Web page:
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De Jesus v. Astrue

September 3, 2009


The opinion of the court was delivered by: Margaret A. Nagle United States Magistrate Judge


Plaintiff filed a Complaint on October 10, 2007, seeking review of the denial by the Social Security Commissioner ("Commissioner") of plaintiff's application for supplemental security income ("SSI"). On January 7, 2008, the parties consented to proceed before the undersigned United States Magistrate Judge pursuant to 28 U.S.C. § 636(c). The parties filed a Joint Stipulation on July 8, 2008, in which: plaintiff seeks an order reversing the Commissioner's decision and awarding benefits or, in the alternative, remanding the matter for further administrative proceedings; and defendant seeks an order affirming the Commissioner's decision. The Court has taken the parties' Joint Stipulation under submission without oral argument.


On June 9, 2003, plaintiff filed a prior application for SSI, which was denied initially, upon reconsideration, and by Administrative Law Judge F. Keith Varni ("ALJ Varni") in a written decision dated January 18, 2005. (Administrative Record ("A.R.") 57-64.) Plaintiff did not appeal ALJ Varni's decision.

On March 8, 2005, plaintiff filed another application for SSI, alleging an inability to work since May 1, 2003, due to depression. (A.R. 94-96, 99, 105.) Plaintiff has no past relevant work.*fn1 (A.R. 23, 105.)

The Commissioner denied plaintiff's application initially (A.R. 75-79) and on reconsideration (A.R. 68-73). On February 8, 2007, plaintiff, who was represented by counsel, testified at a hearing before Administrative Law Judge Thomas J. Gaye ("ALJ"). (A.R. 205-14.) On March 29, 2007, the ALJ denied plaintiff's claim in a written decision. (A.R. 17-24.)

Thereafter, the Appeals Council received from plaintiff a timely request for review of the ALJ's decision, along with additional evidence, i.e., a two-page work capacity evaluation form, dated March 14, 2007, from Imelda Alfonso, M.D., who plaintiff claimed was her treating psychiatrist. (A.R. 10, 203-04.) The Appeals Council made this additional evidence part of the record. (A.R. 9.) After consideration of this new evidence, the Appeals Council concluded that it did not provide any basis to overturn the ALJ's decision. (A.R. 4-6).


In his written decision, the ALJ found that plaintiff has not engaged in substantial gainful activity since May 1, 2003, the alleged disability onset date. (A.R. 19.) The ALJ further found that plaintiff's only "severe" impairment is an "affective disorder." (A.R. 20.)

The ALJ determined that plaintiff has the residual functional capacity to perform a full range of exertional work, but she is "moderately limited in her ability to carry out detailed instructions and mildly limited in concentration. [She] is literate in Spanish, but has limited English capability." (A.R. 20.)

Based on a review of the evidence, the ALJ determined that plaintiff "has not met her burden of proof in overcoming the continuing presumption of non-disability raised by the administrative law judge decision of January 18, 2005." (A.R. 22.)

Having considered plaintiff's age, education, work experience, and residual functional capacity, and in reliance on testimony from a vocational expert, the ALJ found that jobs exist in significant numbers in the national economy that plaintiff can perform, such as a hand packager, cleaner, and dining room attendant. (A.R. 23.)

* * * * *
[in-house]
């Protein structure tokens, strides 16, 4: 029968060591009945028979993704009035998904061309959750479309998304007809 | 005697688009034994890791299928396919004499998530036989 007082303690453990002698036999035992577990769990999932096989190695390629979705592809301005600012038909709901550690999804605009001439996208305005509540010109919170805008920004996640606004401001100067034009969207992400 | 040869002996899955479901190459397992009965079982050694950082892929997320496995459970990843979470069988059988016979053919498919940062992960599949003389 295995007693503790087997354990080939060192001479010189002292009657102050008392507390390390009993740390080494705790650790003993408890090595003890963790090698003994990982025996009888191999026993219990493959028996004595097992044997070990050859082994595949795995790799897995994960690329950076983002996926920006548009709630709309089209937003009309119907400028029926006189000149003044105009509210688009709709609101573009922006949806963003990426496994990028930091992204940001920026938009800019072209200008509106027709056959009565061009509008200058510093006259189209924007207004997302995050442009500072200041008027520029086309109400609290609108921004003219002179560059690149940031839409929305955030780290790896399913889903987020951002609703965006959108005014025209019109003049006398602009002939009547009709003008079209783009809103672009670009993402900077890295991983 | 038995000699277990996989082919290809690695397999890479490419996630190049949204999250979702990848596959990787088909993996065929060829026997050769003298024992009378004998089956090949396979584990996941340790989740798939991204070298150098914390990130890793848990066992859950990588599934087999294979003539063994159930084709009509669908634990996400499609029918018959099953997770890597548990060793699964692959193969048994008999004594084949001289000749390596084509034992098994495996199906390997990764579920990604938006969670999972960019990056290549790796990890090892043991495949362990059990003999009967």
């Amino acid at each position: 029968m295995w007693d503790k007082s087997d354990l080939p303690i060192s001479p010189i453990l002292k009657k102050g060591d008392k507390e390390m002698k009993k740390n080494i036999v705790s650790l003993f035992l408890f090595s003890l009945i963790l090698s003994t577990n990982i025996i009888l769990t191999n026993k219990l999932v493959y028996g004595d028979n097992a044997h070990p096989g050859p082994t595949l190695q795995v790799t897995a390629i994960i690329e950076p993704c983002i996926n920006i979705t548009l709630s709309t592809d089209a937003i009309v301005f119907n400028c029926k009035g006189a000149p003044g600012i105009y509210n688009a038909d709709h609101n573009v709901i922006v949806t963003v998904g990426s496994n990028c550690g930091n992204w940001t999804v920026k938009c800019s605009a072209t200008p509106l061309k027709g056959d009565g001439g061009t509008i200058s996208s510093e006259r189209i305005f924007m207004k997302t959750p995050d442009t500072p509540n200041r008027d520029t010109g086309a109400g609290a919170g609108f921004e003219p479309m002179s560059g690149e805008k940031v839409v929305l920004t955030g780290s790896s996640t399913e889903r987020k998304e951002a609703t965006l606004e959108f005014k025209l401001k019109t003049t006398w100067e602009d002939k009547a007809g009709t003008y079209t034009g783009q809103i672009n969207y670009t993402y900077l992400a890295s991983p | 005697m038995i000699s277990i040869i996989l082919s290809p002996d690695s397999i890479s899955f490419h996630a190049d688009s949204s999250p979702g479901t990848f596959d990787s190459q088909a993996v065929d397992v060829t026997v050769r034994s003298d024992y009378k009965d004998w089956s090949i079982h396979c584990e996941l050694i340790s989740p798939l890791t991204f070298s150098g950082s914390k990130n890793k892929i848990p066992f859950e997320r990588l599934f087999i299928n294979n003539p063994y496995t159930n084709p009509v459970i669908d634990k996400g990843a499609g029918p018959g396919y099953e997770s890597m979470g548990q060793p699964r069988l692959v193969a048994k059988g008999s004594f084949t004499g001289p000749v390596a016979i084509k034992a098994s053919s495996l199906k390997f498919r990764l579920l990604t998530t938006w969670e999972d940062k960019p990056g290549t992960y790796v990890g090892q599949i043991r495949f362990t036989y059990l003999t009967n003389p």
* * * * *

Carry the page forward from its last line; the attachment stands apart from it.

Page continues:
Accordingly, the ALJ concluded that plaintiff has not been under a disability, as defined in the Social Security Act, since March 8, 2005, the date the application was filed. (A.R. 24.)


Under 42 U.S.C. § 405(g), this Court reviews the Commissioner's decision to determine whether it is free from legal error and supported by substantial evidence in the record as a whole. Orn v. Astrue, 495 F.3d 625, 630 (9th Cir. 2007). Substantial evidence is "'such relevant evidence as a reasonable mind might accept as adequate to support a conclusion.'" Id. (citation omitted). The "evidence must be more than a mere scintilla but not necessarily a preponderance." Connett v. Barnhart, 340 F.3d 871, 873 (9th Cir. 2003). While inferences from the record can constitute substantial evidence, only those "'reasonably drawn from the record'" will suffice. Widmark v. Barnhart, 454 F.3d 1063, 1066 (9th Cir. 2006)(citation omitted).

Although this Court cannot substitute its discretion for that of the Commissioner, the Court nonetheless must review the record as a whole, "weighing both the evidence that supports and the evidence that detracts from the [Commissioner's] conclusion." Desrosiers v. Sec'y of Health and Human Servs., 846 F.2d 573, 576 (9th Cir. 1988); see also Jones v. Heckler, 760 F.2d 993, 995 (9th Cir. 1985). "The ALJ is responsible for determining credibility, resolving conflicts in medical testimony, and for resolving ambiguities." Andrews v. Shalala, 53 F.3d 1035, 1039-40 (9th Cir. 1995).

The Court will uphold the Commissioner's decision when the evidence is susceptible to more than one rational interpretation. Burch v. Barnhart, 400 F.3d 676, 679 (9th Cir. 2005). However, the Court may review only the reasons stated by the ALJ in his decision "and may not affirm the ALJ on a ground upon which he did not rely." Orn, 495 F.3d at 630; see also Connett, 340 F.3d at 874. The Court will not reverse the Commissioner's decision if it is based on harmless error, which exists only when it is "clear from the record that an ALJ's error was 'inconsequential to the ultimate non-disability determination.'" ...

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